Friday, September 30, 2016

Election Math

I'm guessing by this point that most people have heard someone say that voting for a third party candidate is either a wasted vote or a vote for the opposition (Trump or Clinton, depending on to whom you're speaking). You might even have heard President Obama say this very thing.

This donut's just a metaphor, right?
And to a certain degree, it has some truth to it. Say you're at work and tomorrow is someone's birthday. To celebrate, your boss says she'll bring in either donuts or bagels for breakfast. You can't/won't eat either (maybe you're going gluten free or cutting carbs or just hate fun), but you must choose one or the other. Half of your coworkers are saying, "Oh man, let's get donuts! Donuts are way better than boring old bagels!" and the other half are saying, "Bagels are CLEARLY better than donuts! Let's get bagels!" There are 20 other people in the office (and therefore 21 votes), 10 voting for bagels and 10 for donuts. If you vote for bagels, you're "taking away" a vote for donuts. If you vote for donuts, you're "taking away" a vote for bagels. Either way, people are upset with you and you're voting for something you don't even want.

Think of the same scenario, but you have the option to NOT vote. Now there are still 10 votes for bagels and 10 for donuts, but you're not voting. Or, if you prefer, you're "voting" for nothing. You aren't taking a vote away from donuts or bagels. You're just not giving a vote to either.

Now think of this scenario with a third option AND the option to not vote. Omelets, maybe (yeah, getting fancy up in here!). Hey, omelets sound good! So you vote for omelets. Now there are 10 votes each for bagels and donuts and a single vote for omelets. You weren't going to vote to begin with, so no votes are being taken away from either the donuts or the bagels. They still each have 10 votes.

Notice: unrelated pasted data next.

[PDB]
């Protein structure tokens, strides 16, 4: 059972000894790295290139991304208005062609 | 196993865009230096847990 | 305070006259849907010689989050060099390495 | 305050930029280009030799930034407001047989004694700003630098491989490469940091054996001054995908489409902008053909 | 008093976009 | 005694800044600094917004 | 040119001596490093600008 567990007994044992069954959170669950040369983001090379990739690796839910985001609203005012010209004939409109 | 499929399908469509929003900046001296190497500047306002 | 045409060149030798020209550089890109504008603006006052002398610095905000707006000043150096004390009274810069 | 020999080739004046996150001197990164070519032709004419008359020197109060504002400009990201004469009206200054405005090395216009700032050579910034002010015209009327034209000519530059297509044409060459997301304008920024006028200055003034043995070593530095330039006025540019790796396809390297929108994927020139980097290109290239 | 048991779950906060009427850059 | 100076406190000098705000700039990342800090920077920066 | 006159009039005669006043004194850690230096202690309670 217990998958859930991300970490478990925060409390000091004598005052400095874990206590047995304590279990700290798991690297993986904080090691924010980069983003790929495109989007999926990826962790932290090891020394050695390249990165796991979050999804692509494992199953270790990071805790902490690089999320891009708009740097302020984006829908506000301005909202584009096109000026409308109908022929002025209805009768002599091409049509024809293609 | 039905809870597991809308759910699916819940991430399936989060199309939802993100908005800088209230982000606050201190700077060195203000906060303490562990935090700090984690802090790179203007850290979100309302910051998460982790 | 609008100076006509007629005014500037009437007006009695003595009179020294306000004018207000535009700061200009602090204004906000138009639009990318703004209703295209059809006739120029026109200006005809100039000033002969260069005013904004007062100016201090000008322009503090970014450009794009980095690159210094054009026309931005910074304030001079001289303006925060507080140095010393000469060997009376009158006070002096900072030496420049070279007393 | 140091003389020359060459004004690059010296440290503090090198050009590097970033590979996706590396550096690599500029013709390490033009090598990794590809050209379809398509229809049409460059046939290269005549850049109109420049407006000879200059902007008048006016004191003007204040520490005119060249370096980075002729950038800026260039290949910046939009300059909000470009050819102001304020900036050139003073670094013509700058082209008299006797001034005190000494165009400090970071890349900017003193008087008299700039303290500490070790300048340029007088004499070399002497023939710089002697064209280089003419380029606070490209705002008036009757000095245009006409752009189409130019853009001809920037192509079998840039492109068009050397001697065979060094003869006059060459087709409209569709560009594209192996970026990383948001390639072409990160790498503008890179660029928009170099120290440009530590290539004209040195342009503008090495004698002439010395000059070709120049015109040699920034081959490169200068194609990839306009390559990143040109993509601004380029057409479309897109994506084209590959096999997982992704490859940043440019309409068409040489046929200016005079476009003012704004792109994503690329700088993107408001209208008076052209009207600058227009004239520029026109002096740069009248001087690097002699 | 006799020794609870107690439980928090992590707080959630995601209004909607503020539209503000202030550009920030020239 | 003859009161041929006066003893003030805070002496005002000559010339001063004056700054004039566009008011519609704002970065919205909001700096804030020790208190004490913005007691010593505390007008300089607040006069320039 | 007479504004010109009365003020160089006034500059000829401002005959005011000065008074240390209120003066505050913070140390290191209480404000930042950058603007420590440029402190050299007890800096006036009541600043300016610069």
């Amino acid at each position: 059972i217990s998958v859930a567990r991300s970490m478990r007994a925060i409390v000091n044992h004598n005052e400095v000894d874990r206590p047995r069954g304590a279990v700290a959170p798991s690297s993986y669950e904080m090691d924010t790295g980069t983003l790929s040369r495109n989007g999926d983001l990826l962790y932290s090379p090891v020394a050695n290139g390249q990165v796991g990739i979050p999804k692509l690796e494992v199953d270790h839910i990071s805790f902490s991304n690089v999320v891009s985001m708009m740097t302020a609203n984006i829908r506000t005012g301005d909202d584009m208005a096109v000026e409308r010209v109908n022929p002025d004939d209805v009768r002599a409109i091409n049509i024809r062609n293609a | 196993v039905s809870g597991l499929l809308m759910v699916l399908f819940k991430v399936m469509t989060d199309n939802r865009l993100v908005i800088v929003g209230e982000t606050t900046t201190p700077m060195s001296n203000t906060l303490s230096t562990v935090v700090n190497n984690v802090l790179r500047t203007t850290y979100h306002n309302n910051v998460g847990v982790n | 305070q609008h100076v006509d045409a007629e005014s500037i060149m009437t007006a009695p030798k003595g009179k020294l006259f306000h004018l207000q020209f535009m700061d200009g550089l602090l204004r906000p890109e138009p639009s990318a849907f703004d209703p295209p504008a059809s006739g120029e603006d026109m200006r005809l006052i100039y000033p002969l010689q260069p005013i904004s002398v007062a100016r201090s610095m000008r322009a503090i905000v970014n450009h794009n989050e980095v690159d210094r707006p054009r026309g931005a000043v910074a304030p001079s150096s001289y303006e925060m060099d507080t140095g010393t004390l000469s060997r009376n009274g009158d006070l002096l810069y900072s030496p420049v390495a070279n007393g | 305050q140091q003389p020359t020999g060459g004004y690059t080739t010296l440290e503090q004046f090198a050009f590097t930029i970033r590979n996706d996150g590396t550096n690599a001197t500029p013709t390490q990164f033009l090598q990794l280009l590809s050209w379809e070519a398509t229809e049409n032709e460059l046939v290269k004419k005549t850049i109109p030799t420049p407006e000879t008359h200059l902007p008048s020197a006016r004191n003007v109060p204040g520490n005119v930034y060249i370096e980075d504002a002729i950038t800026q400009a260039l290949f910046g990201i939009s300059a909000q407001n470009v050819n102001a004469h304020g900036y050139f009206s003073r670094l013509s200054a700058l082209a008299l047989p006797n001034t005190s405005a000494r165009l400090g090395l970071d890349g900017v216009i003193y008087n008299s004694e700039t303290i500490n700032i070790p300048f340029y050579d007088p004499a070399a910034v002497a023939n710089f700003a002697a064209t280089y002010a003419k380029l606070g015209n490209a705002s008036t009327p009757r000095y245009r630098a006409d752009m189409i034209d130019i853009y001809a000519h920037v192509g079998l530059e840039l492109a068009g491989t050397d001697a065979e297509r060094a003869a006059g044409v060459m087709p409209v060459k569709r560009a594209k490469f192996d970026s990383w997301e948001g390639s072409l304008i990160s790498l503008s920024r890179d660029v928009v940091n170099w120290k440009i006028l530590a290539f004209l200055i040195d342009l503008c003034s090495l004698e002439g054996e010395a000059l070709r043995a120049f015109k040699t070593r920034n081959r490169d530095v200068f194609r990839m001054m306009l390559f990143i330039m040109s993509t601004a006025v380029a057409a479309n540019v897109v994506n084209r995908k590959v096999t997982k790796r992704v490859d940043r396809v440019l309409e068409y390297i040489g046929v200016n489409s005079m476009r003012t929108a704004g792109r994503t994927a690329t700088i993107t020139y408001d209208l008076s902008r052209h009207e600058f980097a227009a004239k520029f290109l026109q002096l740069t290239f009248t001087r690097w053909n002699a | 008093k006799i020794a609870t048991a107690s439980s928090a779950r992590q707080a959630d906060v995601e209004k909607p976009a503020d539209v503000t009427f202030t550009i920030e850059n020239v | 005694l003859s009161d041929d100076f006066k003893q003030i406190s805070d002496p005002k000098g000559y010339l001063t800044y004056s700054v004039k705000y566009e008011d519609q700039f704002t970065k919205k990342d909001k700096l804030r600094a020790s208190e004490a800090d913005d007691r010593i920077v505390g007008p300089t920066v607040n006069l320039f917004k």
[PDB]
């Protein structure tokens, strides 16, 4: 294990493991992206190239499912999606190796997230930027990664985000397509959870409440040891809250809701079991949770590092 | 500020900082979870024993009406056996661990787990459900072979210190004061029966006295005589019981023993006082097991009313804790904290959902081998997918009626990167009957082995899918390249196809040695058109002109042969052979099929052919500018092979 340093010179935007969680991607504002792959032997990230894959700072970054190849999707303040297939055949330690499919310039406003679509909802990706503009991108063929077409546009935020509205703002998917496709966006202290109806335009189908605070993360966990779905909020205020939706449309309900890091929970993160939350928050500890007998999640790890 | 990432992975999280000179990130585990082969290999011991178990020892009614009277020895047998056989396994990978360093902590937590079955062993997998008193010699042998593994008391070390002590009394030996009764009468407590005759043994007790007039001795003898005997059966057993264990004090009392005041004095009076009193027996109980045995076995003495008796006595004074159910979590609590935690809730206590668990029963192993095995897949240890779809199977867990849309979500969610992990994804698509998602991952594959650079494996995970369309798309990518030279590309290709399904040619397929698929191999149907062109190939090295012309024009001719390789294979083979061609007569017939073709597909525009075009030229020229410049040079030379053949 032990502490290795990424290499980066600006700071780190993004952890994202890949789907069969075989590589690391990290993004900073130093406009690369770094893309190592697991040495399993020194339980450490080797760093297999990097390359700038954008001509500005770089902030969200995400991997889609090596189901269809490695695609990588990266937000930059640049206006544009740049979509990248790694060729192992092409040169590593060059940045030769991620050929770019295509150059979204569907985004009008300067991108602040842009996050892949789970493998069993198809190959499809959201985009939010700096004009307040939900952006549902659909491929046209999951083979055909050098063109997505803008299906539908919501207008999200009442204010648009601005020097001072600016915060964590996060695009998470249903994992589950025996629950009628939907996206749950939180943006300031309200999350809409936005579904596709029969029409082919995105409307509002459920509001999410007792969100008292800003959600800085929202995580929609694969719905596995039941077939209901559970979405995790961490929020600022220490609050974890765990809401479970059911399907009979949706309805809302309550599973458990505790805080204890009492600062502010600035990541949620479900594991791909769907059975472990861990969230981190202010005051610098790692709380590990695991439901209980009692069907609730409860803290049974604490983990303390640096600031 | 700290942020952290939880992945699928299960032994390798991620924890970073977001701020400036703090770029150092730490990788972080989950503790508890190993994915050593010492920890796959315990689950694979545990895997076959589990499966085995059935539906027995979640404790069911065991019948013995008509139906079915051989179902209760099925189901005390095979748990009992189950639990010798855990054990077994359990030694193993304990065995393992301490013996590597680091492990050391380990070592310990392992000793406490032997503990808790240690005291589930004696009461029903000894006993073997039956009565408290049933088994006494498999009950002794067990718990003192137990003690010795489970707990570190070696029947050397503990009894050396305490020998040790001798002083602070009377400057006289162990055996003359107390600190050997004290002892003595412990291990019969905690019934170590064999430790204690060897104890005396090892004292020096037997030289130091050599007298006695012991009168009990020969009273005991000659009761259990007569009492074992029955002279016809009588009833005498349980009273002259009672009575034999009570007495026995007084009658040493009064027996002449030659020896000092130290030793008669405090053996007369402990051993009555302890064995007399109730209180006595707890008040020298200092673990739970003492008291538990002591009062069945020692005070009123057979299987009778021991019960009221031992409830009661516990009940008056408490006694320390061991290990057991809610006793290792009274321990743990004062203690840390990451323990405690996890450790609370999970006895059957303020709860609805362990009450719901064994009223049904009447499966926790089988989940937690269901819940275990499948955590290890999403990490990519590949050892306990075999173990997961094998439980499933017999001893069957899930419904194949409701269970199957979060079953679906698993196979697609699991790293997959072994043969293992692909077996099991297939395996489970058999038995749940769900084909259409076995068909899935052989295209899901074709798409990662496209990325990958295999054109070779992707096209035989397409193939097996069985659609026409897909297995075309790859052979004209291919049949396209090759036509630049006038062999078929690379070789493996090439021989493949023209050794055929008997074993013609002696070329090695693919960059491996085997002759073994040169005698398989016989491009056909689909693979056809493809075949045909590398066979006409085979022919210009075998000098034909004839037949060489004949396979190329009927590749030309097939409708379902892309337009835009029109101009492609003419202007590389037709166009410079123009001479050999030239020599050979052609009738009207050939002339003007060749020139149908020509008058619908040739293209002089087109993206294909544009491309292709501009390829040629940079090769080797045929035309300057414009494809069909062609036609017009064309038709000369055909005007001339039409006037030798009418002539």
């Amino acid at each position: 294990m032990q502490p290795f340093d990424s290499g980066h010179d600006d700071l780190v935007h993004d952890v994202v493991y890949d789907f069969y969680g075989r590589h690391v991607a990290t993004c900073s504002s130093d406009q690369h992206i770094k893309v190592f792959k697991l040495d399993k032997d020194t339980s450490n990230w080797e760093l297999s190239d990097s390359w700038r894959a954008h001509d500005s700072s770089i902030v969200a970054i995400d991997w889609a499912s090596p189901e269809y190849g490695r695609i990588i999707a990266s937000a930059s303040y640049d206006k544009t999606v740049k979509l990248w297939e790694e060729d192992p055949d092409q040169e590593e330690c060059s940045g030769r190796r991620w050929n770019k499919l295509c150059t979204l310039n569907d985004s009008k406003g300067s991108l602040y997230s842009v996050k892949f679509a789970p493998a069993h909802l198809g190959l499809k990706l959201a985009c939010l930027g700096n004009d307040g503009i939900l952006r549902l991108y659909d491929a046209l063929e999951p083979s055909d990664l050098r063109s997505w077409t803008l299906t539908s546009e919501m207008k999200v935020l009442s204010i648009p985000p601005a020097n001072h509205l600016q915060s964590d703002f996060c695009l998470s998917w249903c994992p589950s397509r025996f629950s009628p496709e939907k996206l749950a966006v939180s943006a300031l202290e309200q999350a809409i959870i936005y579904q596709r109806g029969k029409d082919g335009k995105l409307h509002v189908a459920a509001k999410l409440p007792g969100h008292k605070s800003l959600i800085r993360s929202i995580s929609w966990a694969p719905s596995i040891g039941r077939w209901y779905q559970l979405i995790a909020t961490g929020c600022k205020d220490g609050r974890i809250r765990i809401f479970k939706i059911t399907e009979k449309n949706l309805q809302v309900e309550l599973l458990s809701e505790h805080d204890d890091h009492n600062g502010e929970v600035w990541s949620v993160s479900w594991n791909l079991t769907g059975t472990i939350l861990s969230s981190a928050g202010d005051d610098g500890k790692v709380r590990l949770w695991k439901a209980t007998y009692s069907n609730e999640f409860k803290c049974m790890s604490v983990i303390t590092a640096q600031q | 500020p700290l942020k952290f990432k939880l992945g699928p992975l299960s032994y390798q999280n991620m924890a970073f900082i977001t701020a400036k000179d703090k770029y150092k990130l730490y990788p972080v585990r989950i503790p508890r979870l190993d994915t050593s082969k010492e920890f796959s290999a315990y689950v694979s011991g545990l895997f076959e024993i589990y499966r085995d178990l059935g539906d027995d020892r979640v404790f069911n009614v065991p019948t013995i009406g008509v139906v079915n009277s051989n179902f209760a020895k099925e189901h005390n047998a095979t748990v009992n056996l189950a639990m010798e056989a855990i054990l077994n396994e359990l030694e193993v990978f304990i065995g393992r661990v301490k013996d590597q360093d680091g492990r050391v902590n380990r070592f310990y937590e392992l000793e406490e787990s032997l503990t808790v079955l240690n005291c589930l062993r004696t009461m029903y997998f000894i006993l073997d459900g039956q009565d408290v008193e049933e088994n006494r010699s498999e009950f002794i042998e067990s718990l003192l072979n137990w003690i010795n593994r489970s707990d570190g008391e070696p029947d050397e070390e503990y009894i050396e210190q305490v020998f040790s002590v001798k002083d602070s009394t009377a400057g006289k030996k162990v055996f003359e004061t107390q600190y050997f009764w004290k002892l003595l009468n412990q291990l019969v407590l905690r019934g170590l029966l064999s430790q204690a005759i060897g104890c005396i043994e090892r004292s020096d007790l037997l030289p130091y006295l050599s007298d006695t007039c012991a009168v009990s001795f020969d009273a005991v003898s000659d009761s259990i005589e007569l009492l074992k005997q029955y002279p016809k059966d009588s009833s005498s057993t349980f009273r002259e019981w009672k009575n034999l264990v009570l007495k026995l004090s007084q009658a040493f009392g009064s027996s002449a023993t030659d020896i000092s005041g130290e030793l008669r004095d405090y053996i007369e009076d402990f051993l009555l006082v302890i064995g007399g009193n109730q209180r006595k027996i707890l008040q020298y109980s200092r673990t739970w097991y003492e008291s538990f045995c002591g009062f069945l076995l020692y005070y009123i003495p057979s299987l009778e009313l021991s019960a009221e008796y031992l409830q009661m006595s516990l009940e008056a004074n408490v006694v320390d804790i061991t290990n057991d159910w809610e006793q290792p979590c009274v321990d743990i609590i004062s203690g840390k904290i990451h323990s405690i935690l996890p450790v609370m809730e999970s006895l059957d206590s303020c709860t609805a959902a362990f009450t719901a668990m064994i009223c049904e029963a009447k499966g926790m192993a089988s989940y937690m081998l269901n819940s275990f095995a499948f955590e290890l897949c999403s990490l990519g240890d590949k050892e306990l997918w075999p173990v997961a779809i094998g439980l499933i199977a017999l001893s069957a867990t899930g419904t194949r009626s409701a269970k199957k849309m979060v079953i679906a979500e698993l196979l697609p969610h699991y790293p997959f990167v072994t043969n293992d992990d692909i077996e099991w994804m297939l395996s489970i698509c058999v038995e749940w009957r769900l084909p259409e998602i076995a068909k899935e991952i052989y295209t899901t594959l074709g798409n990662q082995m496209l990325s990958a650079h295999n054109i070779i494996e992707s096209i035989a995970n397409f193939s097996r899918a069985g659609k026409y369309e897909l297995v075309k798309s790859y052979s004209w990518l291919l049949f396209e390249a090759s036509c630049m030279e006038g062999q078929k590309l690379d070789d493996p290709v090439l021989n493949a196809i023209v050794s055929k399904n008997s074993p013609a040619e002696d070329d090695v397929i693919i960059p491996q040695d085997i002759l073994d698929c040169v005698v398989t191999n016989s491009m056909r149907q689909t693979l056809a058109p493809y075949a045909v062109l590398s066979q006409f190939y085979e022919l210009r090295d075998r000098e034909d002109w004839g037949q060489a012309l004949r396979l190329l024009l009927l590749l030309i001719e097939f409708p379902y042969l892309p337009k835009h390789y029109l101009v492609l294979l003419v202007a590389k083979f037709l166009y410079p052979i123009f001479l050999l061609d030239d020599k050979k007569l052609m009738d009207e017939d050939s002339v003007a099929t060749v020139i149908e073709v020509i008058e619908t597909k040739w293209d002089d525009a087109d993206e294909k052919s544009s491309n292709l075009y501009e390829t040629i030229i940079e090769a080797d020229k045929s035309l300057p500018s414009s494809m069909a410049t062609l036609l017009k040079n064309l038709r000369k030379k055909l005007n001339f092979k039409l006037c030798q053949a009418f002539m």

The third scenario is how our elections work. We aren't forced to vote at all, and we certainly are not forced to choose between only two candidates. If you were given the choices of Trump or Clinton and you didn't want either, you have the option to not vote. Just like the bagels and donuts, your non-vote does not tip the scale in either direction. Likewise, if you already decided not to vote for Hillary or Donald but then found a viable third option (Johnson, Stein, etc.) to vote for, your vote still isn't tipping the scales in favor of either of the two main political parties.
Wait, when do I carry the 1?

Let's do the math. Of 20 people, we'll say 10 want to vote for Hillary, 8 for Trump, and 2 aren't voting. That's 18 votes total and the numbers favor Hillary. What each party wants you to think is that IF the two abstainers were voting, they would vote in favor of their/your candidate. And sometimes that might be the case. So if Team Trump can get to those two voters and convince them that not voting isn't an option, then we end up with a 50/50 split and Hillary loses the upper hand.

However, it frequently happens that the two people not voting really have no desire at all to vote. For any candidate. There is no "if they were voting" scenario, they simply were not going to vote. The numbers stay exactly where they were. So not voting does not tip the scales if you were never planning to vote in the first place.

This goes for supporting a third option as well. Let's say those 2 voters are voting for third party candidates: one for Johnson and one for Stein. They never considered another candidate and are set on voting this way. That's 20 votes total now, but the scales haven't tipped. That's still 10 for Hil and 8 for Don, plus 1 for Gary and 1 for Jill.

See? A vote for a third party candidate is just a vote for a third party candidate. That's all. It's not a vote for your opposition. It isn't taking away a vote from your candidate. It's not a "protest" vote. It's not a "wasted" vote. It's a vote, and it counts just as much (or as little) as anyone else's.

No comments:

Post a Comment